One key aspect of theatrical storytelling that Bay Street Theater excels at is immersion—transporting its audience to the famous David Frost interview with Richard Nixon or to the harrowing Hollywood Blacklist trials of the 1940s and ’50s—and it accomplishes this not through the enviable acting chops of its stars alone, but also through the projection designers’ ingenious visual displays that elevate the level of immersion to another level. Now for his curatorial debut at the theater, Bay Street Artistic Associate Josh Wilder is pushing these behind-the-scenes supporting players into the spotlight with a new, outdoor video performance series titled Wonder/Wall.
Throughout July, Bay Street’s courtyard will be transformed into an immersive storytelling space that marries live performance and video projection to create an experience unlike anything offered in Sag Harbor before it. With a new story to experience each week, the theater will produce four world premieres created by five diverse cutting-edge video artists.
“Actors are coming back to the stage, but not en masse just yet. And I think that this is the perfect opportunity for us to see that projection designers are also storytellers of the theater,” says Wilder, whose background is as a Philadelphia playwright and producer. “What’s really amazing about it, is that we get to see them as the lead character—they’re the leading artist of this thing.”
The idea for Wonder/Wall came to Wilder during the pandemic from two different sources: From a realization that when Broadway and other theaters closed, society fully shifted its focus from the stage to the screen; and from the Movement Theatre Company, an NYC-based company run by young people of color, that was highlighting designers at that time.
“It sparked something within me to keep following the path that they laid the groundwork for,” he says. “Those artists are usually the projection designers who are creating the spiritual element of the piece that we enjoy so much. There’s so much projection design in the theater, but we actually never get an opportunity to see the projection designers become leading artists.”
Beginning on Tuesday, July 6, Wonder/Wall will run Tuesdays through Sundays from 8:30–10:30 p.m. Each evening features five individual 15-minute performances, utilizing a live performance element that plays out within the immersive video world surrounding a standing audience of 20 individuals.
The Wonder/Wall roster of participating artists include Rasean Davonté Johnson, Yee Eun Nam, Mike Billings, Brian Staton and Brittany Bland. Each week, a different artist reimagines the Bay Street courtyard to fit their unique vision and answer to Wilder’s question, “What does ‘wonder’ mean to you during this time?” creating four uniquely engaging and reflective video art experiences.
“I think the most amazing (aspect of Wonder/Wall) for me is the diversity, honestly. When I was in drama school for basically a lot of my life, I didn’t meet any projection designers of color until I got to undergrad, and even they were rare,” Wilder says, adding what a joyous experience it has been to see these artists bare their souls in this visual medium, especially after a year like 2020. “Now that we’ve all been through this traumatic experience as a society of human beings, I think that we have no choice but to keep continuing to do the work of making space for everybody, from all backgrounds, from all disciplines and from all cultures.”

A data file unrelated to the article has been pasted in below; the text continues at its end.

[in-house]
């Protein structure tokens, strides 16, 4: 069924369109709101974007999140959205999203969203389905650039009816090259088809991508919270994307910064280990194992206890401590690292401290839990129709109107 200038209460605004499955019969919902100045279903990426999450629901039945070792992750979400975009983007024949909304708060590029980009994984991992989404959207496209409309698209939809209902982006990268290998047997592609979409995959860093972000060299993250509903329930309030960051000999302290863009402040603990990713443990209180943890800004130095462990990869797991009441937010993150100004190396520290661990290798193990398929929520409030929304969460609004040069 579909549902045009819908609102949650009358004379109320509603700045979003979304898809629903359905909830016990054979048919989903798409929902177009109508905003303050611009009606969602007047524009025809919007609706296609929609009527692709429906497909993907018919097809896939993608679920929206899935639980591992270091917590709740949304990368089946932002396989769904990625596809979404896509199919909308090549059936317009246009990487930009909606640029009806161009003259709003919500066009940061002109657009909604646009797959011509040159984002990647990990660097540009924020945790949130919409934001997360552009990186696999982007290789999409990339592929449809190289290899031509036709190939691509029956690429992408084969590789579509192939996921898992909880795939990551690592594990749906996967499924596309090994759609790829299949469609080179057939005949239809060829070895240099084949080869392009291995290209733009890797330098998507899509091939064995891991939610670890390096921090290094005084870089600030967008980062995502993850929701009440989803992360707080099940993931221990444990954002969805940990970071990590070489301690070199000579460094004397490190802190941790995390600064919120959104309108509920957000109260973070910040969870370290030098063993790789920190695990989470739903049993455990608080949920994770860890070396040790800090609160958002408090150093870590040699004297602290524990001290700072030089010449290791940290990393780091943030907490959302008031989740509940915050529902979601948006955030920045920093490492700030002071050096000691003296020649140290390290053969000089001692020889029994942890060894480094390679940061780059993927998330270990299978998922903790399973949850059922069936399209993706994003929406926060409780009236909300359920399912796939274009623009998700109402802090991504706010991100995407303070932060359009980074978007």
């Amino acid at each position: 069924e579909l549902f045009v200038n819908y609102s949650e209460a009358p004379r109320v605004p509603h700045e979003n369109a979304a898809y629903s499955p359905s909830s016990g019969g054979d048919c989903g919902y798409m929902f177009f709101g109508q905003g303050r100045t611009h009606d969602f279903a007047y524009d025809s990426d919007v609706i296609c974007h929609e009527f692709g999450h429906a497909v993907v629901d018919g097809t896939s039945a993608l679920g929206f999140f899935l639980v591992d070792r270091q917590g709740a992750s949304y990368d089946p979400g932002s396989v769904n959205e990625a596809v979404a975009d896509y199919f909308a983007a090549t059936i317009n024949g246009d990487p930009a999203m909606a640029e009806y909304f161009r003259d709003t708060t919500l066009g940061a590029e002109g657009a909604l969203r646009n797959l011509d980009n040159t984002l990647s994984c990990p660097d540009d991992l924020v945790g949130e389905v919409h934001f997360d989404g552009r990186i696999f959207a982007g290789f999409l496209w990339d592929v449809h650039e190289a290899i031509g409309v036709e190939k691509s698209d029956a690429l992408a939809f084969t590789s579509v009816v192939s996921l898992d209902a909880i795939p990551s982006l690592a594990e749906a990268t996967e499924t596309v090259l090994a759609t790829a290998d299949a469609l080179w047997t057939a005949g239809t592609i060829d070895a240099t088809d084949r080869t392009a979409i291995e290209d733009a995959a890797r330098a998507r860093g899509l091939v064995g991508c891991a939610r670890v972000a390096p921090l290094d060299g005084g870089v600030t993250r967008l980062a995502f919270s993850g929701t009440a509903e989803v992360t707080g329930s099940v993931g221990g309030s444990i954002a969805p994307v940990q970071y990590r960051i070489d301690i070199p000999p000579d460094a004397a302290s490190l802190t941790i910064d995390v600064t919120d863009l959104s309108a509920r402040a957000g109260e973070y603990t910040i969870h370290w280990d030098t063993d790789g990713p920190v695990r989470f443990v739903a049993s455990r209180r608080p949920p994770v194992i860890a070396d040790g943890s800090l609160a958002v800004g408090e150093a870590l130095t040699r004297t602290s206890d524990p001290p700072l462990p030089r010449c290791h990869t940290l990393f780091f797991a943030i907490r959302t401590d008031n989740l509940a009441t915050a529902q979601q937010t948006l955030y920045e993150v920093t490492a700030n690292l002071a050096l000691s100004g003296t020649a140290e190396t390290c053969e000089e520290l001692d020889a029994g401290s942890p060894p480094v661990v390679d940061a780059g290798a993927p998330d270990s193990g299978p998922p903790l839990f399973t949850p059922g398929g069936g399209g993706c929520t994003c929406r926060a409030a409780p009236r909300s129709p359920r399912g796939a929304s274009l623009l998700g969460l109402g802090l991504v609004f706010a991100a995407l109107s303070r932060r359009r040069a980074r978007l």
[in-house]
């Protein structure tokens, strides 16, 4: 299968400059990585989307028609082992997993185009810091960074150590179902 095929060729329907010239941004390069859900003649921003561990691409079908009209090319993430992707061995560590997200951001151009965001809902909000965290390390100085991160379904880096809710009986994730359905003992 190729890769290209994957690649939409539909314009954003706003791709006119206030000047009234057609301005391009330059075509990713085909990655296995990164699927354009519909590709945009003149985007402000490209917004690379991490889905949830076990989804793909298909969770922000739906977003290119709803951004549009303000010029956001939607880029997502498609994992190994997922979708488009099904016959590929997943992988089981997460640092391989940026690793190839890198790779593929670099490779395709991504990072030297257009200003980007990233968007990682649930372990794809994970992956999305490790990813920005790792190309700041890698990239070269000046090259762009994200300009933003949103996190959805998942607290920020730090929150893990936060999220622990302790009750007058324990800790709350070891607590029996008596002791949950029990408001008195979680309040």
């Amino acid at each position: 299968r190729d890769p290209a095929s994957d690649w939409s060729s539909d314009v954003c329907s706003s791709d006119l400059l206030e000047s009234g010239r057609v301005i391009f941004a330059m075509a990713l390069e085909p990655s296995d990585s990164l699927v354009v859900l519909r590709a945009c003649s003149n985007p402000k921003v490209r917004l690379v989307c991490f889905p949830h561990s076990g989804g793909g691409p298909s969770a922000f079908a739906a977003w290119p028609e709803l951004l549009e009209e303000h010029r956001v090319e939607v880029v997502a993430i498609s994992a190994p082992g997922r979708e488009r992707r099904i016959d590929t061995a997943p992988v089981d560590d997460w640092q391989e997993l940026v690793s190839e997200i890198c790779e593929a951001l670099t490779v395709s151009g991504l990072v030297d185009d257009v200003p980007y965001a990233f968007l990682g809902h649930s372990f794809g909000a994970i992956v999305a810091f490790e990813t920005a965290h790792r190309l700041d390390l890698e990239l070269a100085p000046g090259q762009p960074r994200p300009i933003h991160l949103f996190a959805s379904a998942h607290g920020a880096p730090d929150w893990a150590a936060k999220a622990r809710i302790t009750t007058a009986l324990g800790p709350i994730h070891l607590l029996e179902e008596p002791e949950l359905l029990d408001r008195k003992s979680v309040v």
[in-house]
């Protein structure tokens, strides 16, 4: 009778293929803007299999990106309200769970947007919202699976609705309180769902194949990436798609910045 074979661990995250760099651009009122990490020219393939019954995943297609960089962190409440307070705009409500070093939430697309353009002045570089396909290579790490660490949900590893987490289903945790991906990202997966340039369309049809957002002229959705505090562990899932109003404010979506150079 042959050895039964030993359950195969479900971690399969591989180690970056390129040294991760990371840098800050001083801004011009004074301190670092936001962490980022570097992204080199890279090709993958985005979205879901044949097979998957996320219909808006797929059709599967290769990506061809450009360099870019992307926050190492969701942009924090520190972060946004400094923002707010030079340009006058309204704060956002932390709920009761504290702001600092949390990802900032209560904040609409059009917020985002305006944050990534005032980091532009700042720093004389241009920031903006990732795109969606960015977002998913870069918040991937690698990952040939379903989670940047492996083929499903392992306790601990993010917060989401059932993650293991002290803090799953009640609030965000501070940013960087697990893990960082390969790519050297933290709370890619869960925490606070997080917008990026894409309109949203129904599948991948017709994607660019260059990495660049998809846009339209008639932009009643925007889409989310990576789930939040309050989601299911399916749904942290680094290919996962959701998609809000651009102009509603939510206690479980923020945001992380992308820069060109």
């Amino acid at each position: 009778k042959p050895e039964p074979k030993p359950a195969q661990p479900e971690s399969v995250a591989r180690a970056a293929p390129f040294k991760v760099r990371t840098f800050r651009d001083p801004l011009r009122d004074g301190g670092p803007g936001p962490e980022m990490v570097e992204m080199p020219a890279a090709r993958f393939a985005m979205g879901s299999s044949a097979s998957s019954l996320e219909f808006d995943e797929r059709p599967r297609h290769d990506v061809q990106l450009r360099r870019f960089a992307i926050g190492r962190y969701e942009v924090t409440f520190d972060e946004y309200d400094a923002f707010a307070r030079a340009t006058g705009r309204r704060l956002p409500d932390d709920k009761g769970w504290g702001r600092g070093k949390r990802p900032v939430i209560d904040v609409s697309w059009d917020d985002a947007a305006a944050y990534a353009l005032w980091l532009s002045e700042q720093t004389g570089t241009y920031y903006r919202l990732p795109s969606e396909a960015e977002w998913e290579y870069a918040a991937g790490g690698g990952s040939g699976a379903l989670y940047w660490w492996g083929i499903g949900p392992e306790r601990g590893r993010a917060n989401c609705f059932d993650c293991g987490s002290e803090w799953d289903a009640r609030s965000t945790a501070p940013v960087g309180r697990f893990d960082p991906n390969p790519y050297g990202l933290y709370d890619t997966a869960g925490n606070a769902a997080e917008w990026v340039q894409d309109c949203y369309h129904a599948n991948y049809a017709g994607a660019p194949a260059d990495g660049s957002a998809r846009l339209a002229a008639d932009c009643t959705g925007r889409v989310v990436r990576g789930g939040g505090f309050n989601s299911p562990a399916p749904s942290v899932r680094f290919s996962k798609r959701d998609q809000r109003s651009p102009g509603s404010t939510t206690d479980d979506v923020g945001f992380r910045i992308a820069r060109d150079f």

From July 6–11, Rasean Davonté Johnson presents “We Are in This Together, as Well as the Stages: Shutdown, Crisis, Restart,” which is, quite simply, a production that needs to be experienced. He is the owner of the design studio eightinfinitystudio which has been responsible for projects such as A Night of Wonder in collaboration with sound designer and composer Pornchanok Kanchanabanca and A Wedding and an Ostrich at the Eiffel Tower in collaboration with Elizabeth Mak.
Running July 13–18, is Yee Eun Nam’s “Frankenstein,” which reimagines the classic tale around the question: What if Frankenstein is one of us? Born and raised in Seoul, South Korea where she studied sculpture and metal craft, she is now a visual artist and an award-winning set and video designer for opera and live theater.
From July 20–25, audiences will be treated to “20,000” by Mike Billings and Brian Staton, an irreverent fusion of imagery and text from Jules Verne’s 20,000 Leagues Under the Sea and the writings of environmentalist Rachel Carson. Billings is a New York City-based designer who recently designed The West End production of The Prince of Egypt. Staton is Bay Street’s Associate Production Manager and Lighting Supervisor and helped produce a moving production of The Great Gatsby at the theater.
Lastly, Brittany Bland’s “Smile” runs July 27–31, putting the audience at the center of a Harlem-born photographer’s family archive through the use of live projection and audio interviews. She is a masterful projection designer for the stage, whose work often explores the concepts of legacy, memory and empathy.
“This is a bold step in a different direction for Bay Street, and my hope is that it’ll continue to go on and that Wonder/Wall will go on to morph into different iterations,” Wilder adds. “I hope that more communities of color—artists of color—continue to make an impact at Bay Street, and I hope the reception of that is welcoming. … I’m very excited to see [the diverse history of Sag Harbor] be reflected in the theater.”
Tickets to Wonder/Wall are $20 and are available through the box office by calling 631-725-9500 on Tuesdays through Sundays from 11 a.m.–5 p.m. or 24/7 at [email protected]. Those with disabilities or anyone requiring seating may call the box office to arrange accommodation. Performances are dependent on the weather and will not be rescheduled. Visit baystreet.org for more information.